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The self-referential semantics of sovereignty: a systems theoretical response to (post)sovereignty studies

Priban, Jiri 2013. The self-referential semantics of sovereignty: a systems theoretical response to (post)sovereignty studies. Constellations 20 (3) , pp. 406-421. 10.1111/1467-8675.12046

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Abstract

This article initially focuses on the proliferation of the sovereignty discourse and the normative expectations of some major and typical theories of sovereign and postsovereign politics and law. I subsequently engage in a conceptual analysis of sovereignty and highlight its persisting semantic value for modern politics and law. In the final part, I draw on the autopoietic systems theory’s distinction of social structures and semantics and consider sovereignty as part of the self-referential semantics of both the legal and political system. I argue that the concept of sovereignty can scarcely be discarded as useless if politicians, lawyers, constitutional judges, and the general public continue using it in their social communication. Despite significant structural changes in the systems of globalized politics and law, sovereignty persists as part of the current semantics of political and legal systems. I finally conclude that sovereignty cannot be understood as a fiction signifying the total unity of society ultimately governed and controlled by one power centre and its laws. Theories and images of social unity as political unity guaranteed by the sovereign’s power are unsustainable. They need to be replaced by the autopoietic social systems theory in which the concept of sovereignty is self-limiting and self-referring to the political and legal systems operating at national, supranational, and transnational global level.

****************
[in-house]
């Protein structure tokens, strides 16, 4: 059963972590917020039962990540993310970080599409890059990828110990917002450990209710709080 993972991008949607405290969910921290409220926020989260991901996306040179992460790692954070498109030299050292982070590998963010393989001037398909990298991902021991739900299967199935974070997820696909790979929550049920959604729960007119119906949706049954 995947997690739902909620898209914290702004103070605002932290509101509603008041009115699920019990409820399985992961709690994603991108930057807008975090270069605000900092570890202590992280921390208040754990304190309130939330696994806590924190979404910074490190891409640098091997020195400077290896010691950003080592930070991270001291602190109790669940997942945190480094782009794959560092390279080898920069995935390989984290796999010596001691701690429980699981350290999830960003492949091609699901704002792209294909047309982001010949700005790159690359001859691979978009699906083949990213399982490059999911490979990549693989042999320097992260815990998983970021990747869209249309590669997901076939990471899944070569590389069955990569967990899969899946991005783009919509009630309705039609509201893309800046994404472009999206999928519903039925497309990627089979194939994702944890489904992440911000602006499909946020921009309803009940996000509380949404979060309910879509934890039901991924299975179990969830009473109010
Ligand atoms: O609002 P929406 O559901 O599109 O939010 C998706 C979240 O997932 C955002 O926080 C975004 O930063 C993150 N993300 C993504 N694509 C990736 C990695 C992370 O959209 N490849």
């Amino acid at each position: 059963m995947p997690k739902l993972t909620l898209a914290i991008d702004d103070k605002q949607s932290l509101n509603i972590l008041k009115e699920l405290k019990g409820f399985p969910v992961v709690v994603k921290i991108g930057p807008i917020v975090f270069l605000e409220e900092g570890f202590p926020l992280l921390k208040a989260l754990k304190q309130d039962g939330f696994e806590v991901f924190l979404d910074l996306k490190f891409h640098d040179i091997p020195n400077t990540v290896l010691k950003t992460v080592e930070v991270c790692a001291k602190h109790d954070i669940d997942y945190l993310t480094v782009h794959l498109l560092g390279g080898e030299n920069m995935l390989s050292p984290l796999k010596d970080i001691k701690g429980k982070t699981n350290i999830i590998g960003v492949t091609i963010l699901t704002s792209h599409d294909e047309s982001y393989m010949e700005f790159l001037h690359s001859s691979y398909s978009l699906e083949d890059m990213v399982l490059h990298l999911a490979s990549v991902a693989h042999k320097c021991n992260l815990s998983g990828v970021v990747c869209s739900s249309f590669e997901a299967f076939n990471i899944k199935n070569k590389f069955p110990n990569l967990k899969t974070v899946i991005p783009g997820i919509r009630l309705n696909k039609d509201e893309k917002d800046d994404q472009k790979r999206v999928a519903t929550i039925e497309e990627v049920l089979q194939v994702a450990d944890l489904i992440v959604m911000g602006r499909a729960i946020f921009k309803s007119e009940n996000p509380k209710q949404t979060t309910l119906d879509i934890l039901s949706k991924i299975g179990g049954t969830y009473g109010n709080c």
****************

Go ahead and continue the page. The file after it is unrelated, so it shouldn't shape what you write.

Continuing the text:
Item Type: Article
Date Type: Publication
Status: Published
Schools: Law
Subjects: H Social Sciences > HM Sociology
J Political Science > JC Political theory
K Law > K Law (General)
Publisher: Wiley-Blackwell
ISSN: 1351-0487
Date of Acceptance: 2013
Last Modified: 04 Jun 2017 08:14
URI: http://orca.cf.ac.uk/id/eprint/74637

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